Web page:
Smoking
Resources
Basic InformationLatest News
Think Vaping Is Heathier for Your Heart Than Smoking? Think AgainTrump Administration Wants to Raise Age to Buy E-Cigs to 21Vitamin E Acetate Is Leading Suspect in Vaping-Linked Lung Illnesses: CDCVaping-Linked Lung Illnesses Top 2,000, CDC SaysJuul Stops Sales of Mint-Flavored E-Cigarettes1 in 4 High School Kids Vape, Mint Flavor PreferredStill Way Too Much Smoking in Movies Aimed at KidsClose to 1,900 Cases of Vaping-Linked Lung Illness, CDC SaysHealth Tip: Signs of Nicotine WithdrawalIt May Be Even Tougher for Women to Quit Smoking Than MenFlavored E-Cigarettes Get Teens Hooked on Vaping, Study FindsCases of Vaping-Linked Lung Illness Now Top 1,600Nasal Swab Could Help Gauge Smokers' Odds for Lung CancerFlavors Draw Young People to Lifetime Habit of Vaping, Study ShowsJuul Halts Sale of Fruit, Dessert Flavors of E-CigarettesLight Smoking Causes More Lung Damage Than Once Suspected: StudyClose to 1,300 Cases of Vaping-Linked Illness Now IdentifiedMouse Study Suggests Vaping Might Raise Cancer RiskCases of Serious Vaping-Linked Lung Injury Now Top 1,000Teen Use of Flavored E-Cigarettes Keeps Rising'Toxic Fumes' May Be Driving Vaping-Linked Lung IllnessesPoll Finds Many Young Americans Think Vaping is SafeTHC-Laced Products May Be to Blame for Majority of Vaping-Linked Illnesses: CDCMore Than 800 Cases of Vaping-Linked Illness Across 46 States, CDC SaysE-Cigarette Maker Juul Stops All Advertising, Replaces CEODoes Parents' Smoking Raise Future Heart Risks for Kids?'He May Need a Ventilator': One Teen's Fight Against Vaping-Linked Lung IllnessFlavored E-Cigarettes May Make Asthma WorseFlavored E-Cigarette Use Soars Among Young AdultsCases of Vaping-Linked Lung Illness Rise to 530 Across 38 States: CDCChemicals From Heat-Not-Burn Tobacco Devices Not Harmless: StudyScientists Find Unsafe Levels of Known Carcinogen in Menthol E-CigarettesCDC Revises Number of Vaping-Linked Lung Illnesses to 380 in 36 StatesTrump Pushing for Nationwide Ban on Flavored E-CigarettesAre Hookahs Safer Than Cigarettes? Chemical Study Says No WayWould a Health Warning on Every Cigarette Help Smokers Quit?FDA Warns Juul About Illegal Marketing Claims and Pitch to YouthVaping-Linked Lung Illnesses Double, Vitamin E Acetate Leading SuspectHealth Officials Close in on Culprit in Vaping Lung Injury CasesAs Lung Injury Cases Rise, CDC Says 'Don't Vape'Jumps in Pot Use, Depression and Drinking Threaten Gains Against SmokingLots of Teens Are Breathing in Others' Vaping FumesVaping May Trigger Lung Damage Like That Seen in EmphysemaIn-Store Marketing Helps Get Kids VapingFirst Death Tied to Lung Injury From Vaping Reported in IllinoisCases of Lung Injury Tied to Vaping Keep RisingVaping Constricts Blood Vessels, Raising Heart, Lung ConcernsWhen Does Heart Health Return to Normal After Quitting Smoking?AHA News: Amid 'Epidemic' of School Vaping, a Search for SolutionsFDA Proposes Graphic Warning Labels on Cigarettes
Questions and AnswersVideosLinksBook Reviews
Related Topics

Medical Disorders
Wellness and Personal Development

Would a Health Warning on Every Cigarette Help Smokers Quit?

HealthDay News
by -- Robert Preidt
Updated: Sep 10th 2019

new article illustration

TUESDAY, Sept. 10, 2019 (HealthDay News) -- Health warnings on individual cigarettes could be a more powerful way to coax smokers to quit than warnings on packages, British researchers say.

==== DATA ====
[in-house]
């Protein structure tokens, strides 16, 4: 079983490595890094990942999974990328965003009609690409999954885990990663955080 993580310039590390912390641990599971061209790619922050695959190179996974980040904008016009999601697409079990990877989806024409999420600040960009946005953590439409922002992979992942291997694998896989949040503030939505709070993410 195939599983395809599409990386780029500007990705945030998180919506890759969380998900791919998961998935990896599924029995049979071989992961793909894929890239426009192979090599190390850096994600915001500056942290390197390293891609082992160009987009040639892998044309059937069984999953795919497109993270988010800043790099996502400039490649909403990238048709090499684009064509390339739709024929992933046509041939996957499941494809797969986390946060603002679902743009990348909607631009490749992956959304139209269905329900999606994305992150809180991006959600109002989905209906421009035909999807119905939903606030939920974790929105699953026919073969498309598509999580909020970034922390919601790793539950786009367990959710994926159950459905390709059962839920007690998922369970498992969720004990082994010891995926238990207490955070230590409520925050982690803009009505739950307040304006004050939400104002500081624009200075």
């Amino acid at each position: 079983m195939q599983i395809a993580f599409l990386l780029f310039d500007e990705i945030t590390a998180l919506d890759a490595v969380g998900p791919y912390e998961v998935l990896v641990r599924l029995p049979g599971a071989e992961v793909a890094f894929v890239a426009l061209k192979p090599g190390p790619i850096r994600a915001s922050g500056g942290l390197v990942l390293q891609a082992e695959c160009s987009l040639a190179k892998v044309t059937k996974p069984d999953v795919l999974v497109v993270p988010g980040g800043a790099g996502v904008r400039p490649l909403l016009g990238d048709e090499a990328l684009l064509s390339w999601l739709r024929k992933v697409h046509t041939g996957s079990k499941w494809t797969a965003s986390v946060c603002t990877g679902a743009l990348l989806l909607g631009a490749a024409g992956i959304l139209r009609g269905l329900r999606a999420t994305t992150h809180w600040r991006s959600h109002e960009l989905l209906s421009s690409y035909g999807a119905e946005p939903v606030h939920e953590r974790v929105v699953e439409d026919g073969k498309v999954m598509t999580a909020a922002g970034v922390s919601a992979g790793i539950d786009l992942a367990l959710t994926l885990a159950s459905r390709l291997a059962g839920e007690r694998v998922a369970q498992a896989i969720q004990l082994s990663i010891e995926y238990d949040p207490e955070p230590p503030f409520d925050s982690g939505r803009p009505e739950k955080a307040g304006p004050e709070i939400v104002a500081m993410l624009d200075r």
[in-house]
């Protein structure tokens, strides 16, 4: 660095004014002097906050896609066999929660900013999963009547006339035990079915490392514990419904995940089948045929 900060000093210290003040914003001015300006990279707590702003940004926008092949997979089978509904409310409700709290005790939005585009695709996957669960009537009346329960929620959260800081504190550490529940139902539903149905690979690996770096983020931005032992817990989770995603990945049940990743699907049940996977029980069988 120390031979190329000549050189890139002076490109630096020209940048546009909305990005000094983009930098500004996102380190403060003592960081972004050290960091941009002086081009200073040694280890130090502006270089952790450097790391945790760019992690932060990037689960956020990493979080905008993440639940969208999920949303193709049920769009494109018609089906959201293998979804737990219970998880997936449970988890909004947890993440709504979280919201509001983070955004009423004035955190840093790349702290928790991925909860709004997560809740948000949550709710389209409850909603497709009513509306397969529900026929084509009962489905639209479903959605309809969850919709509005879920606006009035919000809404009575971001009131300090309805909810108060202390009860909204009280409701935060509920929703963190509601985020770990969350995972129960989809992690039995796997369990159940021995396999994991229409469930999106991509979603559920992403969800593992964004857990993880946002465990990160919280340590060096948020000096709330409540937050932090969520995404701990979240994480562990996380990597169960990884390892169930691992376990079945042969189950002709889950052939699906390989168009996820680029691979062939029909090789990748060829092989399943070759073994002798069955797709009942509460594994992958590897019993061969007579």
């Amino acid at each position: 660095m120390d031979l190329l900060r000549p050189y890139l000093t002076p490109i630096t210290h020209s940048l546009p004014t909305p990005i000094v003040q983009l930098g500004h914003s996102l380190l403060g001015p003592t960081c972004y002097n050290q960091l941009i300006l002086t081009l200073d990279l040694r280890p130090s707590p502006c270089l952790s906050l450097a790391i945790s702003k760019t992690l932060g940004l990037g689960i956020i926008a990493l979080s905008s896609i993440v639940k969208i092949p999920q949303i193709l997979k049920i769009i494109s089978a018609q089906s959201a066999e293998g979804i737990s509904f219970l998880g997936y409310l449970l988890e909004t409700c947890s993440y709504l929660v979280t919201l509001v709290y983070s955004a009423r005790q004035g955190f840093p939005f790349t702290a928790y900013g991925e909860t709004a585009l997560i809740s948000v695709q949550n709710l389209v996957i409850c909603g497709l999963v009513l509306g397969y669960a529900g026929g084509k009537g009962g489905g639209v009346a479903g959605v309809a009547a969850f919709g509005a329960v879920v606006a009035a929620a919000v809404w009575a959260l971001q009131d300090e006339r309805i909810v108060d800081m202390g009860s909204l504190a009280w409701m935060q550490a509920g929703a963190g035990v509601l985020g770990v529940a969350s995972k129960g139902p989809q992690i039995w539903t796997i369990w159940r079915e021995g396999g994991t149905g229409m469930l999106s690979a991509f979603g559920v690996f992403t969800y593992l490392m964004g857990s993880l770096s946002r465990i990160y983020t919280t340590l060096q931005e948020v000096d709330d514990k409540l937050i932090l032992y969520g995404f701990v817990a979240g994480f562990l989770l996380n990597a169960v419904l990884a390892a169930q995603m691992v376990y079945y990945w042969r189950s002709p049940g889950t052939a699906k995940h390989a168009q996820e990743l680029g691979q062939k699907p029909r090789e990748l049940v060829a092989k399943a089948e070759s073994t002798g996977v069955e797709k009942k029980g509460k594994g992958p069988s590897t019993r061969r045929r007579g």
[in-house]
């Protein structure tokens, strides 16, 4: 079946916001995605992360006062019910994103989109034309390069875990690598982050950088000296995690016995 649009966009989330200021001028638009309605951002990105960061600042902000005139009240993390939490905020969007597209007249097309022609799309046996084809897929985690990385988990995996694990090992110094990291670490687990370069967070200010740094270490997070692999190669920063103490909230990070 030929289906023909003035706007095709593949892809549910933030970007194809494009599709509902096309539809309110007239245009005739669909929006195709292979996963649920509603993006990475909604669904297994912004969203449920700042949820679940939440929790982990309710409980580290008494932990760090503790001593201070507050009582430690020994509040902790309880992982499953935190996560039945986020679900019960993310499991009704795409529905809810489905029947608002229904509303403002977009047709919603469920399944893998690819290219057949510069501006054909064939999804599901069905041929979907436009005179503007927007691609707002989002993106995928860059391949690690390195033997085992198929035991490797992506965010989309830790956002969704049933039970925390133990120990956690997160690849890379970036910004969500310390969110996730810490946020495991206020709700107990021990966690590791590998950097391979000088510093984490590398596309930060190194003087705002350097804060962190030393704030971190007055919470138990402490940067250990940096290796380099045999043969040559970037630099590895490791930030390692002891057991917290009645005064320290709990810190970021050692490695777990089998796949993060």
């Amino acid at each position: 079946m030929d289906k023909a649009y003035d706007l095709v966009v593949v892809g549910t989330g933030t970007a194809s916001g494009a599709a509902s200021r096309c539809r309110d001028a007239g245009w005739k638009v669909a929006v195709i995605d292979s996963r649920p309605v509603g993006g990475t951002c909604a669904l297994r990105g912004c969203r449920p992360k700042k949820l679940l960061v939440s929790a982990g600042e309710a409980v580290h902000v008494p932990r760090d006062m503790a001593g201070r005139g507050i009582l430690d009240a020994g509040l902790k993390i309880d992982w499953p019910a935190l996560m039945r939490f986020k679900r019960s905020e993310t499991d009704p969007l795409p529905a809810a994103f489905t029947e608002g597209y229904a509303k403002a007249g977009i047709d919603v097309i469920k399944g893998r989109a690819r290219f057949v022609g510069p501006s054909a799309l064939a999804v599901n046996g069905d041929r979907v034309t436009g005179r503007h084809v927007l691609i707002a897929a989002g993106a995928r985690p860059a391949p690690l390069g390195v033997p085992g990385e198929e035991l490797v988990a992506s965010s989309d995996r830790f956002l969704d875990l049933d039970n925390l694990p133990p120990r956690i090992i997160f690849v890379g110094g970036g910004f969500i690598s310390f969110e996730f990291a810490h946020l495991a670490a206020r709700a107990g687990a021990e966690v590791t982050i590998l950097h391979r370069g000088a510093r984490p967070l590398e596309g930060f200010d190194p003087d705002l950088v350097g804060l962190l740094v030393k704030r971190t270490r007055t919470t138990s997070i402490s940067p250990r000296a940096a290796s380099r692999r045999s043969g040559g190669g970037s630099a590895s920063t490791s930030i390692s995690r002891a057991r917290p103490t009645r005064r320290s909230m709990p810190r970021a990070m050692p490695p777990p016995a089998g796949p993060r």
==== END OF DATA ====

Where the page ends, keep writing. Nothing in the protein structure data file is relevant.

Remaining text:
They assessed the reactions of 120 smokers, 16 and older, to the warning "Smoking kills" printed on individual cigarettes.

Smokers said the warnings could potentially work.

They said a caution on each cigarette would extend the health message, because it would be visible when each smoke is taken from a pack, lit, left in an ashtray, and with every puff.

Many of the female participants considered a warning on individual cigarettes depressing, worrying and frightening, according to the Cancer Research U.K.-funded study. It was recently published in the journal Addiction Research and Theory.

A warning visible to others could be a deterrent, the study found.

"The consensus was that individual cigarettes emblazoned with warnings would be off-putting for young people, those starting to smoke, and non-smokers," said study leader Crawford Moodie. He's a senior research fellow at the University of Stirling's Institute for Social Marketing in Scotland.

"This study suggests that the introduction of such warnings could impact the decision-making of these groups. It shows that this approach is a viable policy option and one which would -- for the first time -- extend health messaging to the consumption experience," Moodie said in a university news release.

Government officials in Scotland and Canada are considering requiring warnings on individual cigarettes.

Linda Bauld, a Cancer Research UK prevention expert, said too many young people are starting to smoke.

"Government anti-smoking campaigns and tax rises on cigarettes remain the most effective methods to stop young people starting smoking, but we need to continue to explore innovative ways to deter them from using cigarettes to ensure that youth smoking rates continue to drop," she said in the release.

"This study shows that tactics like making the cigarettes themselves unappealing could be an effective way of doing this," Bauld added.

More information

The American Lung Association has more on the dangers of smoking.




Facebook

Amazon Smile

To quit smoking, call Connecticut QuitLine at 1-800-QUIT-NOW.

Children and Adult services are available now with no wait time.  Please contact HBH Intake Department at 860-548-0101, option 2.

 


powered by centersite dot net